359. This consists chiefly in seeing that the work is performed in accordance with the specifications, and if the specifications are properly written much of the vexation of superintendence will be saved. The points which the superintendent should particularly inspect are the following:

Quality of Materials. - See that the laths are of the kind specified, and, if of wood, that they are free from bark and dead knots. If any such laths have been put on have them removed and clean, sound laths substituted. See that the lime is of the kind specified; if it is not in casks it will be well to require the plasterer to produce the bills for the lime; also that the lime is fresh and in good condition. Permit no lime that has commenced to slake to be used. Inspect the sand to see that it is free from earthy matter, and that it is properly screened. Make a note of the time the plasterer commences to make the mortar, and do not permit him to use it until it is at least seven days old, or as required by the specifications.

As to the proportions of the lime, sand and hair, not much can be told by the superintendent, unless he has the quantities measured in his presence, which will involve his being on the ground most of the time. Something, however, of the quality of the mortar and of the amount of hair may be determined by trying it with a trowel. The superintendent should endeavor to make himself familiar with the appearance of good mortar. See that the hair is mixed with the mortar at the stage specified, and in no case permit it to be mixed with the hot lime.

Lathing. - Before the workmen commence to put on the laths the architect or superintendent should carefully examine all grounds and furring to see that they are in the right place and are plumb and square. If the chimney-breasts are furred, as is the custom in the Eastern States, they should be tried with a carpenter's square to make sure that their external and internal angles are right angles; also see that all angles of partitions are made solid, so that there can be no lathing through the angles.

If wooden laths are used, see that they are well nailed and that they are not placed too near together; 3/8 of an inch should be allowed on ceilings and to 5/16 on walls.

Plastering Superintendence 100255

Fig. 238.

Plastering Superintendence 100256

Fig. 239.

See that the end joints are broken at least every 18 inches; if the lather will do so, it is better to break joint in every course.

See that the laths over door and window heads extend at least to the next stud beyond the jamb (as in Fig. 238), so as to prevent cracks which are apt to appear at that point; also see that all the laths run in the same direction. When laths run in different directions (as in Fig. 239) cracks are sure to appear where the change takes place. See that all recesses in brick walls for pipes, etc., are covered with wire or expanded metal lathing, unless they are to be covered with boards.

Also see that all wood lintels and other solid timbers that are not furred are covered with metal lath. The juncture of wood with brickwork should also be covered with metal lathing. If any kind of metal lathing is used see that it is put up as directed by the manufacturers, and that all wire lathing is tightly stretched; see that the furrings are properly spaced and that the whole is well secured.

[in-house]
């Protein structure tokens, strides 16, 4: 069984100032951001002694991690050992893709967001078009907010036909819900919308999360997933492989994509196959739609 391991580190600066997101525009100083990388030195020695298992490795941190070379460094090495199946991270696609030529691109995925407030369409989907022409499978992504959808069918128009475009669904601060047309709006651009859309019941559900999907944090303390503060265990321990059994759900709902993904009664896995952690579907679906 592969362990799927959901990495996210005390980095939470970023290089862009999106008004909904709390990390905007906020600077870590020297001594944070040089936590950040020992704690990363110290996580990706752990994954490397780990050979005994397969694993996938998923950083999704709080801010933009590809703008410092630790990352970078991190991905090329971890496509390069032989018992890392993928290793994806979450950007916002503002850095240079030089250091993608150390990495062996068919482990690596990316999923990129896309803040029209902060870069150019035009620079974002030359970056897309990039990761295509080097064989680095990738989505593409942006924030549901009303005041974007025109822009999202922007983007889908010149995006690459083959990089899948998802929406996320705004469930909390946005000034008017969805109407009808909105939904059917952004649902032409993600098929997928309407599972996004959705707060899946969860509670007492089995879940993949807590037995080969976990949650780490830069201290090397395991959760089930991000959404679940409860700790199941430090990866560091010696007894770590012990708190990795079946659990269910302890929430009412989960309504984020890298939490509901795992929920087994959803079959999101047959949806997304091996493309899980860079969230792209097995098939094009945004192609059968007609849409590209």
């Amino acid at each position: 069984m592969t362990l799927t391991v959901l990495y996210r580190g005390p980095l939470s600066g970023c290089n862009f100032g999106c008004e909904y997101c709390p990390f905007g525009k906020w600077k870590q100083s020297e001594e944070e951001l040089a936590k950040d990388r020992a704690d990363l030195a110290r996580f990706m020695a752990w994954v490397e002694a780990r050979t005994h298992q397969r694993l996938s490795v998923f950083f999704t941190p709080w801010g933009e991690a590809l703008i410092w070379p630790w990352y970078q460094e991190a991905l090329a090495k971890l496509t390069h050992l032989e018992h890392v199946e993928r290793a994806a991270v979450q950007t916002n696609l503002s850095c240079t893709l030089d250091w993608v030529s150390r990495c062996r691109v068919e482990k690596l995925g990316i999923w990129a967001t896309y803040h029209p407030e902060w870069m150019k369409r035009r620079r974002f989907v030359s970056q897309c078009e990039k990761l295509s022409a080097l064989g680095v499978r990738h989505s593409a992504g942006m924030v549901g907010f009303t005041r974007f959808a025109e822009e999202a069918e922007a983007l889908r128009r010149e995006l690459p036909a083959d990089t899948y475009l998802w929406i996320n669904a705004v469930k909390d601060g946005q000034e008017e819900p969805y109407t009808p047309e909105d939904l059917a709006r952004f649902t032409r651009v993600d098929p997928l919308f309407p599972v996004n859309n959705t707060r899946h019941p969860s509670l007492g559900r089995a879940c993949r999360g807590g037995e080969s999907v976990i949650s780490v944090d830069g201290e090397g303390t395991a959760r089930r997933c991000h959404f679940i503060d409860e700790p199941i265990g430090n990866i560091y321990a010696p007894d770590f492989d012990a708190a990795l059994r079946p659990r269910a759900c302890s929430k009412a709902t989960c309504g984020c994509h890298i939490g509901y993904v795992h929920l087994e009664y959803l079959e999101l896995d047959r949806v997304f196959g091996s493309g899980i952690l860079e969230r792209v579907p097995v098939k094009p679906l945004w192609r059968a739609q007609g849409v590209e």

Before the plasterers commence work the superintendent should see that the building is closed in by the carpenter, either by filling the openings with boards, old sash or cloth. Cotton cloth is the best material for the purpose, as it permits of some circulation of air through it.

If the plastering is done in cold or freezing weather provision must be made for heating the building. Ordinary lime plaster is completely ruined by freezing and thawing, and plastering that has once been frozen will never become hard and solid.

When the scratch coat is partly on the superintendent should try to look behind the laths to see if the mortar has been well pushed through between them, as the clinch, or key, at the back of the laths, is all that holds the plaster in place.

See that the first coat is dry before the second is put on, if so specified; also that the surface of the brown coat is brought to a true plane, the angles made straight and square, the walls plumb and the ceilings level. The specifications should require that the first and second coats be carried to the floor, behind the base or wainscoting.

When brick walls are to be plastered the superintendent should remember that a much firmer job of plastering will be obtained if the wall is well wet just before the plastering is applied.

If the first and second coats have been properly put on the finish coat will need little superintendence beyond seeing that proper materials are used and that the work is well troweled, if hard finish.

If any of the improved plasters described in Sections 344-5 are used, the superintendent should see that the instructions furnished by the manufacturers are strictly followed, particularly as to the wetting of the laths and the proportion of sand used; he should also see that no mortar that has commenced to set is remixed. When machine-made lime mortar, or any of the hard plasters that are sold already mixed with sand and fibre, are specified, the care of superintendence will be greatly lessened. If improved plasters are used in freezing weather the building must be kept above the freezing point until the plaster has set.